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Leading at McMaster

At McMaster, we believe in the ongoing cultivation of human potential, leveraging the diverse talents of our employees, and recognizing that everyone is a leader in their own role. Our six core Leadership Capabilities define observable abilities, skills, knowledge, motivations and traits that apply to all leadership levels.

Where are you in your leadership development journey?

Depending on the scope and influence of your current role and your career goals, your development needs will vary. Read through some ideas below and read more about our McMaster leadership levels.

Personal Leaders: Individual Contributors

Typical roles: analyst, assistant, coordinator, administrator, post doctoral fellow, research assistant

Learning focus: discovering and leading self

Key areas for development: communication, cultural competence, self-awareness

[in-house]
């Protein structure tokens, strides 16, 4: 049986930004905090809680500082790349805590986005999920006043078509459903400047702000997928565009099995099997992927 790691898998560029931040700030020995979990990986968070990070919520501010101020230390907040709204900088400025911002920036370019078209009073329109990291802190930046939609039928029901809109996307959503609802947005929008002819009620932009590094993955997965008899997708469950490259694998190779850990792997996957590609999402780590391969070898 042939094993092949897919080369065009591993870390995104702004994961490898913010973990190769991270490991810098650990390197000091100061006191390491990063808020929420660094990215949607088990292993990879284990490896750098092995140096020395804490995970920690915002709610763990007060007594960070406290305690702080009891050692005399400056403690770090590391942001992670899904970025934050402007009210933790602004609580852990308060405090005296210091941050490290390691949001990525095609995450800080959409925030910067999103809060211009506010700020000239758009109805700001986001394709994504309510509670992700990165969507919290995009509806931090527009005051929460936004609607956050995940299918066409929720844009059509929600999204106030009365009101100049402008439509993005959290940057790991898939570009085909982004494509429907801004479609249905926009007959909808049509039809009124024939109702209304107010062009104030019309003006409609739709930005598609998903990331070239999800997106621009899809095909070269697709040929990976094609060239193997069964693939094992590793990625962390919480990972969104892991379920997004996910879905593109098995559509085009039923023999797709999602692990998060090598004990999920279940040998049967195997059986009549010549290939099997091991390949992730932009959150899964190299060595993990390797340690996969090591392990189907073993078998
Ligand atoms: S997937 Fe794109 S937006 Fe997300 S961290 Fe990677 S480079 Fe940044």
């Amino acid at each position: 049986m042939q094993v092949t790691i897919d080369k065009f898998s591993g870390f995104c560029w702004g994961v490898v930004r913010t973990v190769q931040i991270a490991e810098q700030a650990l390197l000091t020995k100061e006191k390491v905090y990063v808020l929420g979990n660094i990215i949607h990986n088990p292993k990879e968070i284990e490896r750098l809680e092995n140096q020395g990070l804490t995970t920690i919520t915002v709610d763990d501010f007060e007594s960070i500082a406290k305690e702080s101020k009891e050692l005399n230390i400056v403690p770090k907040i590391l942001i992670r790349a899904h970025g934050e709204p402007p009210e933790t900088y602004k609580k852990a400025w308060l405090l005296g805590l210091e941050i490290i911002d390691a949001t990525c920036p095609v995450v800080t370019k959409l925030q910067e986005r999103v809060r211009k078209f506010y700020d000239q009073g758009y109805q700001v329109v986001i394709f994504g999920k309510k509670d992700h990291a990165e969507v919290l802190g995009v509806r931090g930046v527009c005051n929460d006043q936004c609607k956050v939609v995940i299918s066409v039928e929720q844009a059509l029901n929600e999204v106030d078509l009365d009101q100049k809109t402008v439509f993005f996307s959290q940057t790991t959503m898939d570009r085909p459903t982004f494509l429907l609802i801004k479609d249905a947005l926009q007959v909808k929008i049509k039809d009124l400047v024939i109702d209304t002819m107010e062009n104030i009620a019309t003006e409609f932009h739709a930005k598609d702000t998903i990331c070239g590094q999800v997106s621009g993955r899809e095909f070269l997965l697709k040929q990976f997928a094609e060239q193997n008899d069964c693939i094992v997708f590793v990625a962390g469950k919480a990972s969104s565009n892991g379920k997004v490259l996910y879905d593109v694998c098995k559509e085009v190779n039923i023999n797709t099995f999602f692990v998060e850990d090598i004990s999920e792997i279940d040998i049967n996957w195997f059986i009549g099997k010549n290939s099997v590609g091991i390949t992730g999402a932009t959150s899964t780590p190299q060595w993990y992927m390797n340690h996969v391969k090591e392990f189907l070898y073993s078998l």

Development Ideas: volunteer committee membership, LinkedIn Learning, attending workshops and conferences (e.g., IFW), industry and technical training, job shadowing, peer mentoring

University funded programs: Personal Leaders Program, Essentials courses (Communications and Productivity streams)

Knowledge Leaders: Subject Matter Experts and New People Leaders

Typical roles: program manager, team lead, specialist, project manager, professor, associate professor

Learning focus: impact on others and leading relationships

Key areas for development: impact and influence, collaboration, innovation

Development Ideas: professional designations/certifications, networking, special cross-functional/unit assignments, mentoring, participation in communities of practice

University funded programs: Knowledge Leaders Program, New Manager Orientation, Inclusive Excellence Leadership Program, Essentials courses (Innovation and Team streams), MacPherson Institute training courses

Strategic Leaders: Experienced People Leaders

Typical roles: manager, senior manager, associate director, program or institute directors, department or associate chairs, administrative leaders

Learning focus: operational excellence and leading others

Key areas for development: strategic planning, inclusion, people management